Grades are Like Money (and money can be a good thing)

In a previous blog about grades, I warned that the love of good grades could be like the love of money, “the root of all kinds of evil “(I Timothy 6:10)   I promoted the idea that our goal is to help students to love learning and not just focus on grades.   I suggested that an overemphasis on grades can tempt students to take harmful shortcuts.  Students, teachers, and parents can slip into an unhealthy focus on grades instead of learning.

And now for the other side of the story.   Money can be the proper reward for quality labor, and it can be stewarded for good purposes.  So can grades.

So when are grades good?   When are they highly valuable?

1.  When students use them to set goals to guide their next steps.
2.  When classroom instruction and assignments are good.
3.  When an “A” indicates genuine excellence.

1.   Grades can be very helpful for students who use them to set goals and guide their next steps.   I have often seen students who look at grades just to compare themselves with others, or as a judgment levied by the teacher.   Classmates are seen as competitors, and teachers are seen as judges.   On the other hand, I have seen good students who are really eager to learn and to improve.   They focus on the problems they have missed or the note from the teacher providing improvement suggestions.   They compare their score with the goal they set for themselves.  They are like a competitive runner who checks each of his training times in preparation for his next race.   For this student, grades are good information, but they are not an end in themselves.   They are like money in the hands of a person who is saving up for something of high value.   It is interesting to note that our best students are also the ones most likely to log into PowerSchool.   These students care and they keep track of upcoming assignments and of their progress.

2.   The value of the grade should directly correspond with the quality of the assignments and classroom instruction.   I see our school becoming stronger as we train students toward greater creativity, intellectual curiosity, thinking skills, and ability to learn well with others.  We want to enhance each class period and assignment by adding these emphases to other core literacies.   We want to replace tests of short-term memory of snippets of information with assignments that develop good thinking.    These changes place a lot of responsibility on the teachers to look for ways to improve each lesson and assignment.

But it’s worth the extra effort, because high quality classroom instruction and assignments  are essential for learning and for high value grades.   As we push into more assignments that require increasingly better thinking, our students will stretch.  They won’t get high grades simply from completing assignments, cramming information, or decoding test questions.  We believe that students will enjoy learning as it is increasingly stimulating and meaningful.  It is wonderful to learn new things and to discover new intellectual abilities.   The thrill of intellectual discovery can rival the joy we experience in learning to ride a bike or paint a picture or make music.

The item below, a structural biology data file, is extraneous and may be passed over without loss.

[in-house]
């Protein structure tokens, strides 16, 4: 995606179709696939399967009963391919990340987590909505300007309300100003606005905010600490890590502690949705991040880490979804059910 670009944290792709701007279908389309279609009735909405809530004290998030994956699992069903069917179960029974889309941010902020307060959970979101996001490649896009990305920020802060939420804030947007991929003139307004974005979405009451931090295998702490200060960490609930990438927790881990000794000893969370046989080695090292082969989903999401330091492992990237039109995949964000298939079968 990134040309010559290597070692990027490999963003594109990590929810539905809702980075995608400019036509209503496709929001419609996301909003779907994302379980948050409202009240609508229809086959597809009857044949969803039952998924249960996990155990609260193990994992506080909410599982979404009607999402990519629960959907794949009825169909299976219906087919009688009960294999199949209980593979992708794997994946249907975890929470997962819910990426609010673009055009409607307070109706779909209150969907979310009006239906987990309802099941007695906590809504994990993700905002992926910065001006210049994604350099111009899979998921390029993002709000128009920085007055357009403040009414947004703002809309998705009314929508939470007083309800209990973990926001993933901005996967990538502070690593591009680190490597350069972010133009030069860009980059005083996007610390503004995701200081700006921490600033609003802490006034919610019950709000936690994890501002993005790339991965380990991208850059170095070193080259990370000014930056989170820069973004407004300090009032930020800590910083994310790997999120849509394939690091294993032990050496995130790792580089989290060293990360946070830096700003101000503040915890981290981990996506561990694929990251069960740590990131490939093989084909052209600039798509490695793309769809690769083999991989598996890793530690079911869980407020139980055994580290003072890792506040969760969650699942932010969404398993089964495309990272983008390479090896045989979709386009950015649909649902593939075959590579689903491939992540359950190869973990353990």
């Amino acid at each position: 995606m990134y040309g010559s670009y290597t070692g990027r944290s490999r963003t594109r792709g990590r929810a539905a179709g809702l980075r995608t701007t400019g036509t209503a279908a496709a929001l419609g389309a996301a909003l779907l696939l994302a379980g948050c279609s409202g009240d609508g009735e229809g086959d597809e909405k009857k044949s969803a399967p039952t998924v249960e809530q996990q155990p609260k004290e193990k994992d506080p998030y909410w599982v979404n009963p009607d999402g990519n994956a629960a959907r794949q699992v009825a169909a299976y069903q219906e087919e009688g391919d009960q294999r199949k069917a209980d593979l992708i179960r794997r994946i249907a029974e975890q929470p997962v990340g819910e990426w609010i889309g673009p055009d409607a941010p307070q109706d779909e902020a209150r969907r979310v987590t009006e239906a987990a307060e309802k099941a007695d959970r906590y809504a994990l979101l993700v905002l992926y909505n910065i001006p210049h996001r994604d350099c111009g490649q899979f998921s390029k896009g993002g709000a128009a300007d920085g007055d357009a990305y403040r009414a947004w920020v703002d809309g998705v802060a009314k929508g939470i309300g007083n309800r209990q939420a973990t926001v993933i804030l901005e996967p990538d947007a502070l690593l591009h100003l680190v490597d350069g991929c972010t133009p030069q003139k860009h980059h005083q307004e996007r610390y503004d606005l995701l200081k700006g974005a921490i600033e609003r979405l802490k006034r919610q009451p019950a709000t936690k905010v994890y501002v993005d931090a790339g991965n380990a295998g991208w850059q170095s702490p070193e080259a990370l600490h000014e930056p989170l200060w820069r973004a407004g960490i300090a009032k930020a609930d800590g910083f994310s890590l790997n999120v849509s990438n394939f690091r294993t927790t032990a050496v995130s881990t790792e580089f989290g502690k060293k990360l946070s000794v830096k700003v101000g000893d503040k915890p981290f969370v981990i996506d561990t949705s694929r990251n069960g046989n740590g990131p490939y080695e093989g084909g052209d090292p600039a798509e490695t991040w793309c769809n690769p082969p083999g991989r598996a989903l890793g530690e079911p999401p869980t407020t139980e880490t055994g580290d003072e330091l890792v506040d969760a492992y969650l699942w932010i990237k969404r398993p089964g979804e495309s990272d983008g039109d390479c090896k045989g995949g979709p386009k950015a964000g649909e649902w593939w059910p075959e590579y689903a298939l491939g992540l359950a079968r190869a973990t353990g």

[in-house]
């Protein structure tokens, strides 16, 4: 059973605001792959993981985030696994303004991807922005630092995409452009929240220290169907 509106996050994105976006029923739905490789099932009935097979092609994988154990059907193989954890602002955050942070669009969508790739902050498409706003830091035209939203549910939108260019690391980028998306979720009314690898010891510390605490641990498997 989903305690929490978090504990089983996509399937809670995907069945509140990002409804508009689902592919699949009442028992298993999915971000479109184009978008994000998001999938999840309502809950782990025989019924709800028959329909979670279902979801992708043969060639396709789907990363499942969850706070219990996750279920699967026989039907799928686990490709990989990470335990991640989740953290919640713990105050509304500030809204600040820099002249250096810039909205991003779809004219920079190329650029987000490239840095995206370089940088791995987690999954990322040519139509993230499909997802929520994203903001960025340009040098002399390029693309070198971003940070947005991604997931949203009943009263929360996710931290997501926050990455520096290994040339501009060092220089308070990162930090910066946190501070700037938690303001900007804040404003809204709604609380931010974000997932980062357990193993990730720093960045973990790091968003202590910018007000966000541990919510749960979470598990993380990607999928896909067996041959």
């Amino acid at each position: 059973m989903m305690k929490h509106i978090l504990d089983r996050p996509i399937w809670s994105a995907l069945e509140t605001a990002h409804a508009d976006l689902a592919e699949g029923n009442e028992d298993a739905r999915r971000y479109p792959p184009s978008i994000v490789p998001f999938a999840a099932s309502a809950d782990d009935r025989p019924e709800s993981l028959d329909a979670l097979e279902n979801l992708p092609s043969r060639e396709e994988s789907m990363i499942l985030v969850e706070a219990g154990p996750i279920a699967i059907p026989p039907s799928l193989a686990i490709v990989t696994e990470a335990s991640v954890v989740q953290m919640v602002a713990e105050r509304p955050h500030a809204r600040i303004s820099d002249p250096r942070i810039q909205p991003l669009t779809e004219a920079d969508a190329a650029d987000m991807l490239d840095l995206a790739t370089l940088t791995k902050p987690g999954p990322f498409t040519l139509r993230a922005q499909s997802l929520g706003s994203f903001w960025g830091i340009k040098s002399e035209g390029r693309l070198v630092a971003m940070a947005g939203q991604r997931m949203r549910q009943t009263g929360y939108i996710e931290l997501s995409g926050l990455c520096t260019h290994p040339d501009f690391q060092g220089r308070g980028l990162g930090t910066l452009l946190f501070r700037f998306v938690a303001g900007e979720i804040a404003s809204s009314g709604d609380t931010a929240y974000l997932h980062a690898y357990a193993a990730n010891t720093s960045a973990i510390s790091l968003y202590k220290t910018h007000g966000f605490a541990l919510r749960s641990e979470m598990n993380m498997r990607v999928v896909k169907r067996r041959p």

3.  An “A” should indicate excellence.     We must avoid inflationary pressures in our grading.   Students want high grades, and parents sometimes demand them, but an “A” is for students who do excellent work on assignments and who invest themselves in the learning that the assignment intends.  Curiosity and creativity coupled with precision, accuracy, thoroughness, and quality of presentation are some key characteristics of excellent work.    Excellent students are invested in their learning.  Great students are not apathetic, just trying to figure out how to do the minimum required.   They care, they get involved in their learning, and they look for ways to excel.   An “A” is a great encouragement to such a student.    It’s like a really good tip given to a waiter who doesn’t just deliver the food, but who connects with his customers and looks for ways to serve and make the meal a wonderful experience.

I was proud of some 9th grade students in a class that I supervised recently.   Their assignment was to write a story using twenty vocabulary words.   Some of the students not only completed the assignment, but they thoughtfully incorporated the words into clever stories.   A couple of students even wrote sequels to earlier stories they had written.  This was evidence of personal investment.   They cared and made the story meaningful, exceeding the basic requirement to use the vocabulary words.  Getting an “A” on a high quality assignment like this means a lot more than getting one for completing a word search puzzle or matching words with definitions.

To sum up, grades are like money, and they can be used for good.   It’s the love of money or grades that gets us in trouble.   Grades can be rewarding and encouraging and can help guide a student in setting goals and identifying the next things to learn.

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